By TYLER ELLYSON
KEARNEY – Three years ago, Sydney Hansen walked across the stage inside the University of Nebraska at Kearney’s Health and Sports Center to receive her bachelor’s degree in family studies.
It was a big moment for the Minden native, so you’d expect her to be a bit emotional.
“I’m much more relaxed today, just because I’ve been through it all before,” Hansen said Friday as she prepared to take the same stroll.
Sure, she had her nerves in check, but she was just as excited to earn her second degree from UNK.
“I would say this one’s more important because it puts me on the path I wanted to be on for my life and career,” she said.
Hansen added a master’s degree in elementary school counseling at the spring commencement ceremony, culminating a UNK career that included a yearlong internship at Kenwood Elementary School in Kearney and a graduate assistantship that allowed her to work at the Behavioral Health Education Center of Nebraska on campus.
“It feels good,” said Hansen, who celebrated with her parents and brother. “I’m ready to get out there and start making a difference in children’s lives.”
Although she’s leaving central Nebraska to start her professional career at Lost Creek Elementary School in Columbus, the time she spent at UNK won’t soon be forgotten.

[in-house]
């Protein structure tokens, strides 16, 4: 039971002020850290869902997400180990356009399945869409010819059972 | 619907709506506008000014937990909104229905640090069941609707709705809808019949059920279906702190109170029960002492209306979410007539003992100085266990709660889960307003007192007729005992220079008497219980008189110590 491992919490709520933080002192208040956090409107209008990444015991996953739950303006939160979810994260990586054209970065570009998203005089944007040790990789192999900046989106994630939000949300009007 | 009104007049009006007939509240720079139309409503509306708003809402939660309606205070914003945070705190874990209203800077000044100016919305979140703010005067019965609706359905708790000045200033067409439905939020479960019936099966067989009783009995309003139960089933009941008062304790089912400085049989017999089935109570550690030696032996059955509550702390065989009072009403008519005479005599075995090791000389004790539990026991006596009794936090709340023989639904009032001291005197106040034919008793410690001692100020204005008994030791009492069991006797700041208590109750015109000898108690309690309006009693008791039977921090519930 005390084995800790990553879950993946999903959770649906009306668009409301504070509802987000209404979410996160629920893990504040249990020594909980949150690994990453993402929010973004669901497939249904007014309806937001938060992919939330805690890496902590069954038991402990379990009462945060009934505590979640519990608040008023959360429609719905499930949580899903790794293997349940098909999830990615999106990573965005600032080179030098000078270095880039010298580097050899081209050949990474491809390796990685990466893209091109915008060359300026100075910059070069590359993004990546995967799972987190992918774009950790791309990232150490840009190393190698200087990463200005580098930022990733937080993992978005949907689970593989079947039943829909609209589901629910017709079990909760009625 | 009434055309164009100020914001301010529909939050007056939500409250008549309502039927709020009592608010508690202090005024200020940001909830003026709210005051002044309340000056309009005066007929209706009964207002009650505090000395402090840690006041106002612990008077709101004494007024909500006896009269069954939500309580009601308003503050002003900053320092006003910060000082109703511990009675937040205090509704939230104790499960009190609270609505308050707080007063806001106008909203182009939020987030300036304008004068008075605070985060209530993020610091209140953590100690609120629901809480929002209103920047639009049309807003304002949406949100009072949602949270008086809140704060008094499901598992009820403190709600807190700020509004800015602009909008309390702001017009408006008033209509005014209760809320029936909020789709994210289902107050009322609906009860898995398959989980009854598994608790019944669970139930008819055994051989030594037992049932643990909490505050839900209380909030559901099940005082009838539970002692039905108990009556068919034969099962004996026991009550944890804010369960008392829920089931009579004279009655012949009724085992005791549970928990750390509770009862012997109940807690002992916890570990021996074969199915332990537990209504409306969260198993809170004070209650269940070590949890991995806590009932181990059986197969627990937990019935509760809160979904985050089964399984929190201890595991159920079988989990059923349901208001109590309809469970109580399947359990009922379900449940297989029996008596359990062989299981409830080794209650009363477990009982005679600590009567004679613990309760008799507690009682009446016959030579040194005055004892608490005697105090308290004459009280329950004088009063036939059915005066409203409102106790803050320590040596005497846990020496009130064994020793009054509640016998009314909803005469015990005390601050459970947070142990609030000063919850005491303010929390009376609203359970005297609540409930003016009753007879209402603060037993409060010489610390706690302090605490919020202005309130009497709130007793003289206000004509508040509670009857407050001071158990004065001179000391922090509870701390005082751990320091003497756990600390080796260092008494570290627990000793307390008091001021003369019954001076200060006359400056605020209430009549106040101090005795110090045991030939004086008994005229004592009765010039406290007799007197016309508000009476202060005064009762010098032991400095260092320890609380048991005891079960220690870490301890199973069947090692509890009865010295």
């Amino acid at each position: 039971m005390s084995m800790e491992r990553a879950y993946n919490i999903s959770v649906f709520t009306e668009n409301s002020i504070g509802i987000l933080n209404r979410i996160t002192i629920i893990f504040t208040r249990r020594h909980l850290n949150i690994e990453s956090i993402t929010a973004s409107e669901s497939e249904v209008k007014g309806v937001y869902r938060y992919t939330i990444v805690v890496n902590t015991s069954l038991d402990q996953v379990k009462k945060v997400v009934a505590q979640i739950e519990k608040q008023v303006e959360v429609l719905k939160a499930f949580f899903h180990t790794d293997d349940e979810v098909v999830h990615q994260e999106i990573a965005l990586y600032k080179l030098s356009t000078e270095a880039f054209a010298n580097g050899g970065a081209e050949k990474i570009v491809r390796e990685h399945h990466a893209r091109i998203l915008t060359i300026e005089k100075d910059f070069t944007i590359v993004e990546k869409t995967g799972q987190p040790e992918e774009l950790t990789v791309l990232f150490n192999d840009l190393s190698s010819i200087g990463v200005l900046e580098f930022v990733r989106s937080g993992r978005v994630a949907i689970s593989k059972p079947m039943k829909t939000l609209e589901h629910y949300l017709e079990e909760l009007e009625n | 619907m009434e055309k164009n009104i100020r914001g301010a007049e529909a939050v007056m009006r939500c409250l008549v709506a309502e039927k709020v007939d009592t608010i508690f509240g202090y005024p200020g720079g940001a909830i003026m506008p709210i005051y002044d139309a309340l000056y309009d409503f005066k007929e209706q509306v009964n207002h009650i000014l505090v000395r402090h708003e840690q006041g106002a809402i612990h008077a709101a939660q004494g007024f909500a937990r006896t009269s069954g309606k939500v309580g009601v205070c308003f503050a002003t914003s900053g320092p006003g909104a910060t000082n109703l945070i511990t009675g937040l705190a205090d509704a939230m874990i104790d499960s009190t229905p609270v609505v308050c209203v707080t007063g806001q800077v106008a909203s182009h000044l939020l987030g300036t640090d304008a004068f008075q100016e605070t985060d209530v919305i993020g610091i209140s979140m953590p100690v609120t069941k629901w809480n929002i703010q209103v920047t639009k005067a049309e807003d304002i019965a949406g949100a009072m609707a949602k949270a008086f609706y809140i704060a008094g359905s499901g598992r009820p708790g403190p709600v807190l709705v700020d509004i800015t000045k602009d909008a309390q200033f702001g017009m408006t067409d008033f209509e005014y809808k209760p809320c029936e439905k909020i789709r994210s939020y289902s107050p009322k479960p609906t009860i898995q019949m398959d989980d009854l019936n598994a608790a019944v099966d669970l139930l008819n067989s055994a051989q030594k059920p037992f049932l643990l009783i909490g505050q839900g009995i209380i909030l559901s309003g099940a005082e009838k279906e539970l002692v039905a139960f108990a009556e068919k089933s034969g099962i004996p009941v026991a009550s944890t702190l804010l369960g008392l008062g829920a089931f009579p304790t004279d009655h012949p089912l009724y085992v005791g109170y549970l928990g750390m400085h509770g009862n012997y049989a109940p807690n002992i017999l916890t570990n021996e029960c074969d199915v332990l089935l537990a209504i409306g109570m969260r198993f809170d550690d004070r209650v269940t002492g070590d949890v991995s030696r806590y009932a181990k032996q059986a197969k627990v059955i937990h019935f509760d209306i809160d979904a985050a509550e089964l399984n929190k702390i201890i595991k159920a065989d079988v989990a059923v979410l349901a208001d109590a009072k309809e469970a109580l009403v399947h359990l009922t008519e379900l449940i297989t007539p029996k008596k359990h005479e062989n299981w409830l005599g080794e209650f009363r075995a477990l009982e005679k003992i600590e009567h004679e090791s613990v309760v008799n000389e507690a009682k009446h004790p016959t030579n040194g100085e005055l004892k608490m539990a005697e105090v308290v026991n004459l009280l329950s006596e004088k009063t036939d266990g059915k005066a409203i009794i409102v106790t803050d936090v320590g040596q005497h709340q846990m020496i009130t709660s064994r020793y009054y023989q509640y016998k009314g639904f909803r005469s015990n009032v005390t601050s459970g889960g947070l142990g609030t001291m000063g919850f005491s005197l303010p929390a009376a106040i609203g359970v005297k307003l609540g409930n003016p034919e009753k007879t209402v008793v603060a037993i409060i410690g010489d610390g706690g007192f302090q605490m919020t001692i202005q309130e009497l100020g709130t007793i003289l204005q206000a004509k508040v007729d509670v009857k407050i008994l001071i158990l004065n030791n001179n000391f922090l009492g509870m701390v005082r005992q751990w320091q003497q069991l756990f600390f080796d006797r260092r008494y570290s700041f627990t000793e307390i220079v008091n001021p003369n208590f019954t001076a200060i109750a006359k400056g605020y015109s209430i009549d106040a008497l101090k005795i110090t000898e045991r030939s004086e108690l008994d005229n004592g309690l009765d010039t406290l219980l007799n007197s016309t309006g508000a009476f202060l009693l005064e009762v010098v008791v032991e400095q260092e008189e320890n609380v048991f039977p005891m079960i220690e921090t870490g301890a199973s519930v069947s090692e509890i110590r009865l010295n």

“It’s always going to have a special place in my heart,” Hansen said.
Nearly 700 students joined Hansen on the path to success Friday by earning graduate or undergraduate degrees from UNK. The ceremony was attended by a standing room-only crowd, with Senior Vice Chancellor for Academic Affairs Charlie Bicak delivering the commencement address and Nate Grimm of Fremont speaking on behalf of the graduates.
Dawson Kouma of Dwight received a bachelor’s degree in aviation systems management, a reward for his hard work and dedication.
“It was a long road to get here,” he said. “This is the payoff in the end to show that you really accomplished something.”
Kouma will finish his flight training at Council Bluffs Municipal Airport in Iowa, where he also hopes to work as a flight instructor. Eventually, he wants to be a pilot for a commercial airline or charter company.
“I feel like everything I’ve learned here at UNK helped build my leadership skills and my communication skills so I can connect with people and further myself and my career,” Kouma said.
Guadalupe Maravilla called her college experience “fun, chaotic and challenging” – the perfect preparation for professional life.
She was born in Mexico and raised in Lexington, where she learned English and became the first member of her immediate family to finish high school. Earning a degree in health sciences “means a lot” to Maravilla, who proudly wore a stole recognizing first-generation UNK graduates.
“My parents came here to give me an opportunity to better my life,” she said. “They don’t want me to struggle like they did.”
Maravilla, who plans to attend dental hygiene school, wrote a special message on her graduation cap for them: Para mi familia.
“I’m dedicating this to my parents,” she said.